Being the Kelly Clarkson fan I am, I follow her Facebook news feed. On February 8th, her team posted her two upcoming People Magazine covers (week of February 18th) in which the headline was “I Found Love At Last!...Finding Mr. Right.” I was flabbergasted for a few reasons. In 2010, I wrote an article about how magazines with a mostly female audience over-emphasize sex and romance as opposed to self-accomplishment and growth.
Being the girl-power singer Clarkson is, I’m surprised she would feed into such a bad media habit (granted there may be more to her feature than the headline indicates). Secondly, I wonder why she would do that type of cover story as if an engagement break or divorce can’t happen. How foolish would she feel if they split or had a bitter ending? She would’ve publicly declared that she figured dating out and found “Mr. Right,” only to appear to be really wrong. Once footballer Roy Williams became singer Kelly Rowland’s ex-fiancé, Rowland said she felt “embarrassed” for repeatedly publicly gushing about her engagement and covering Modern Bride
, vowing to keep her future private relationships private.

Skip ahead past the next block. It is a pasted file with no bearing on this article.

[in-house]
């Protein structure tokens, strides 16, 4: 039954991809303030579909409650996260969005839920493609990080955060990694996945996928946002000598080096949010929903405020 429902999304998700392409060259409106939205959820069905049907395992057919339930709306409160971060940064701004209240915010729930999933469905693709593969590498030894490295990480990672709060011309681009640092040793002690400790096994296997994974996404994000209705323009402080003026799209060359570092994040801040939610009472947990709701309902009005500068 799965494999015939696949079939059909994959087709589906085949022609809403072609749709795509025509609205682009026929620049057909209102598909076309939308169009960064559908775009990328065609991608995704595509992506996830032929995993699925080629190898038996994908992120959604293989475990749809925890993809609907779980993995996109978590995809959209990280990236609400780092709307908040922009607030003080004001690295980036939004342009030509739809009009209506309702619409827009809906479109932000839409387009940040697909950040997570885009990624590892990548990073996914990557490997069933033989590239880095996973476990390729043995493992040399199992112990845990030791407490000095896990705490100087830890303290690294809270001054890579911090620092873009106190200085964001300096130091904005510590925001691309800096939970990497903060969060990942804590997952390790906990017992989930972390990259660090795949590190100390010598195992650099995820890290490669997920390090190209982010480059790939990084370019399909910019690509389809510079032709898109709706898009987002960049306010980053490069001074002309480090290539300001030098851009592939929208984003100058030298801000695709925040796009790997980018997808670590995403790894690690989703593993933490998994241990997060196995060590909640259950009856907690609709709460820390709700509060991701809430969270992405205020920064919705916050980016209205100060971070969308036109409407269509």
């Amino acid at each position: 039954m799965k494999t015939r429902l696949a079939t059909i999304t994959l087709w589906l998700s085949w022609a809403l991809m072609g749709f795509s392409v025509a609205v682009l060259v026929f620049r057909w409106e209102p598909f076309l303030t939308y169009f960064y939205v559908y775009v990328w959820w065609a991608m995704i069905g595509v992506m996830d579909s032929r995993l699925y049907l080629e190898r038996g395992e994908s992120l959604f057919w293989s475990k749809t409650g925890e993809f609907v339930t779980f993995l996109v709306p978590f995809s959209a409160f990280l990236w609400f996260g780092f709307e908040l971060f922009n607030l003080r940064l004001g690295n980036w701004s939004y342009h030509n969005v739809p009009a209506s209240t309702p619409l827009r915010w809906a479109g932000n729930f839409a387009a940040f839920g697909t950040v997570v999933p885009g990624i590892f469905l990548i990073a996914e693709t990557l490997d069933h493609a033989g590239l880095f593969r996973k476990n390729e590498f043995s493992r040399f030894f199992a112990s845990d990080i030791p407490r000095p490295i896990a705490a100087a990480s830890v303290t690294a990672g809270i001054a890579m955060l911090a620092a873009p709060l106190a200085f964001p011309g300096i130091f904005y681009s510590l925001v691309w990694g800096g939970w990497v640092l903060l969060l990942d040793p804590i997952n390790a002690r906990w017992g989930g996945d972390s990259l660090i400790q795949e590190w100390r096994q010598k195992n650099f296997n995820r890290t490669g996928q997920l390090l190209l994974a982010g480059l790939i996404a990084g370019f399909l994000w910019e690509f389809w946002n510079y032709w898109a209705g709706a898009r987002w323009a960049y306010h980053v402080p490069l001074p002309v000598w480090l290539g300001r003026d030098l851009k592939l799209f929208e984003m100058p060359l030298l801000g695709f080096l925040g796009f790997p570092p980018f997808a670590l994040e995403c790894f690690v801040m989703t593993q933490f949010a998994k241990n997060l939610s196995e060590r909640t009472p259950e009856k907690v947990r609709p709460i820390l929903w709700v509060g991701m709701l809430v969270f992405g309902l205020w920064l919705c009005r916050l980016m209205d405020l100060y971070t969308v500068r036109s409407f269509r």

I’ve never understood why celebrities advertise their relationships with cover stories and joint interviews. What’s the story there? So what, you’re in love. I thought they didn’t like everyone being in their business. I find it especially obnoxious when they arrogantly imply they have invincible, eternal love or make the same declarations about their current partner that they did about the last three. Maybe you should stop falling in love like a high-school student, but that’s another article. Actors Nicole Kidman & Tom Cruise reportedly claimed to People Magazine that they would “be on their honeymoon for the rest of their lives.” Are they dead, because I’m pretty sure their honeymoon is over. As a matter of fact, isn’t Cruise ending is third honeymoon with Katie Holmes, whom he notoriously giddily jumped on Oprah’s couch about? Unless you’re shipping a project or overcame some hurdle together, like a severe illness, why are you promoting your relationship again?